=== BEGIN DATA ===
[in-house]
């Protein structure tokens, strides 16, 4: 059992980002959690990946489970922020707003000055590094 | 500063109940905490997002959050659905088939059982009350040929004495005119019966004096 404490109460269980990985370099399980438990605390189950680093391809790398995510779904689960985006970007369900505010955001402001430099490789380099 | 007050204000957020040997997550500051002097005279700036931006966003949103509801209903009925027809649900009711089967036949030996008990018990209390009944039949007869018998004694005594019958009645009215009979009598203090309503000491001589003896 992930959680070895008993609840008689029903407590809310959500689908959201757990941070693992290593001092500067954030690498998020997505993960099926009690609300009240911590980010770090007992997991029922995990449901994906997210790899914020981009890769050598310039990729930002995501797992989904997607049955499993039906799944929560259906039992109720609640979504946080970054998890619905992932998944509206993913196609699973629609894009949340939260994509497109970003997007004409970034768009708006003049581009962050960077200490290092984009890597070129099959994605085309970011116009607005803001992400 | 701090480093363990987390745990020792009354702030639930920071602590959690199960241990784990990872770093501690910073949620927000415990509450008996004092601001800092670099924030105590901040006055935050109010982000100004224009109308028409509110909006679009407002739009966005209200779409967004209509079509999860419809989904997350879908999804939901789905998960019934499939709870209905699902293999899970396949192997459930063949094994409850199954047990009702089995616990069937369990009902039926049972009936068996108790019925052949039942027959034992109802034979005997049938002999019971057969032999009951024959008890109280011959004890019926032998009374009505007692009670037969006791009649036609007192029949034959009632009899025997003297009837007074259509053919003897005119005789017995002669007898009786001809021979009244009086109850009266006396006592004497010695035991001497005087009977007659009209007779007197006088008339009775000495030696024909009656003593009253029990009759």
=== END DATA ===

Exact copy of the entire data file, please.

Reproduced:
[in-house]
């Protein structure tokens, strides 16, 4: 059992980002959690990946489970922020707003000055590094 | 500063109940905490997002959050659905088939059982009350040929004495005119019966004096 404490109460269980990985370099399980438990605390189950680093391809790398995510779904689960985006970007369900505010955001402001430099490789380099 | 007050204000957020040997997550500051002097005279700036931006966003949103509801209903009925027809649900009711089967036949030996008990018990209390009944039949007869018998004694005594019958009645009215009979009598203090309503000491001589003896 992930959680070895008993609840008689029903407590809310959500689908959201757990941070693992290593001092500067954030690498998020997505993960099926009690609300009240911590980010770090007992997991029922995990449901994906997210790899914020981009890769050598310039990729930002995501797992989904997607049955499993039906799944929560259906039992109720609640979504946080970054998890619905992932998944509206993913196609699973629609894009949340939260994509497109970003997007004409970034768009708006003049581009962050960077200490290092984009890597070129099959994605085309970011116009607005803001992400 | 701090480093363990987390745990020792009354702030639930920071602590959690199960241990784990990872770093501690910073949620927000415990509450008996004092601001800092670099924030105590901040006055935050109010982000100004224009109308028409509110909006679009407002739009966005209200779409967004209509079509999860419809989904997350879908999804939901789905998960019934499939709870209905699902293999899970396949192997459930063949094994409850199954047990009702089995616990069937369990009902039926049972009936068996108790019925052949039942027959034992109802034979005997049938002999019971057969032999009951024959008890109280011959004890019926032998009374009505007692009670037969006791009649036609007192029949034959009632009899025997003297009837007074259509053919003897005119005789017995002669007898009786001809021979009244009086109850009266006396006592004497010695035991001497005087009977007659009209007779007197006088008339009775000495030696024909009656003593009253029990009759």